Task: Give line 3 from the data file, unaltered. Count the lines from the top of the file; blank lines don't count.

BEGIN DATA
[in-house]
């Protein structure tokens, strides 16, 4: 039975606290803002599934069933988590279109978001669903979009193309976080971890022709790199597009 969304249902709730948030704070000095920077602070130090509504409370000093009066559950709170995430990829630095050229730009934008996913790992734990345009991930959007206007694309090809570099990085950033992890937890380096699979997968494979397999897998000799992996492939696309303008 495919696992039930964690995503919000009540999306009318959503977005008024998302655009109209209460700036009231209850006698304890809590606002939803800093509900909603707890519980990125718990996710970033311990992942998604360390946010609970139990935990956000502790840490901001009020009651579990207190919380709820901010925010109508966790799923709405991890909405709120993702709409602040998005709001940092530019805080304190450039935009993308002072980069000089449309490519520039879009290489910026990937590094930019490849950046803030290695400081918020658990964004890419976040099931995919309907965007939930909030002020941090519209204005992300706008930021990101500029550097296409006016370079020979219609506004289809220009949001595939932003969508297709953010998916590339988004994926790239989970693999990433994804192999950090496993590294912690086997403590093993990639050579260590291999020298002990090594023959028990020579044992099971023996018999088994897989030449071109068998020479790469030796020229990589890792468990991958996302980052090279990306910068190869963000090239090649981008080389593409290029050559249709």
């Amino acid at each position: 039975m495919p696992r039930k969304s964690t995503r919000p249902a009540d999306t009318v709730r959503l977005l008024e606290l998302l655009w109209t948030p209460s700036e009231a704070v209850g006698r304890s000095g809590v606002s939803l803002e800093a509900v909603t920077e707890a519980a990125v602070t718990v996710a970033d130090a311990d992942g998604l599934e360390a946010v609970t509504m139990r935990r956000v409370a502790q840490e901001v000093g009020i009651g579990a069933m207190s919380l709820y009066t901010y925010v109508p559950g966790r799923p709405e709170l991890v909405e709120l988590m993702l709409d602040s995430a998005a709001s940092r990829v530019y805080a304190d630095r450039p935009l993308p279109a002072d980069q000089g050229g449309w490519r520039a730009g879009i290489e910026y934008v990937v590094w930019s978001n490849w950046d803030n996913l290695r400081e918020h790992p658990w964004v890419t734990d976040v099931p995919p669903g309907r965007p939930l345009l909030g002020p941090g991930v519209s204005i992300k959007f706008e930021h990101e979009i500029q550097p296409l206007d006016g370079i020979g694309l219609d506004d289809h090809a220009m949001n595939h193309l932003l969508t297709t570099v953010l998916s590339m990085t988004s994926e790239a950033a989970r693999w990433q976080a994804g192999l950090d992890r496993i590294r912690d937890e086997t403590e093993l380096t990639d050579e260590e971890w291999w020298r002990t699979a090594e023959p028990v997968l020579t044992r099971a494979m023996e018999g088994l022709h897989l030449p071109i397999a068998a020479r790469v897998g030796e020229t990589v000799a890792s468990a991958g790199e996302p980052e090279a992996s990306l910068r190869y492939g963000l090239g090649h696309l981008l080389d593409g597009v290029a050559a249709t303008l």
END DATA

């Amino acid at each position: 039975m495919p696992r039930k969304s964690t995503r919000p249902a009540d999306t009318v709730r959503l977005l008024e606290l998302l655009w109209t948030p209460s700036e009231a704070v209850g006698r304890s000095g809590v606002s939803l803002e800093a509900v909603t920077e707890a519980a990125v602070t718990v996710a970033d130090a311990d992942g998604l599934e360390a946010v609970t509504m139990r935990r956000v409370a502790q840490e901001v000093g009020i009651g579990a069933m207190s919380l709820y009066t901010y925010v109508p559950g966790r799923p709405e709170l991890v909405e709120l988590m993702l709409d602040s995430a998005a709001s940092r990829v530019y805080a304190d630095r450039p935009l993308p279109a002072d980069q000089g050229g449309w490519r520039a730009g879009i290489e910026y934008v990937v590094w930019s978001n490849w950046d803030n996913l290695r400081e918020h790992p658990w964004v890419t734990d976040v099931p995919p669903g309907r965007p939930l345009l909030g002020p941090g991930v519209s204005i992300k959007f706008e930021h990101e979009i500029q550097p296409l206007d006016g370079i020979g694309l219609d506004d289809h090809a220009m949001n595939h193309l932003l969508t297709t570099v953010l998916s590339m990085t988004s994926e790239a950033a989970r693999w990433q976080a994804g192999l950090d992890r496993i590294r912690d937890e086997t403590e093993l380096t990639d050579e260590e971890w291999w020298r002990t699979a090594e023959p028990v997968l020579t044992r099971a494979m023996e018999g088994l022709h897989l030449p071109i397999a068998a020479r790469v897998g030796e020229t990589v000799a890792s468990a991958g790199e996302p980052e090279a992996s990306l910068r190869y492939g963000l090239g090649h696309l981008l080389d593409g597009v290029a050559a249709t303008l």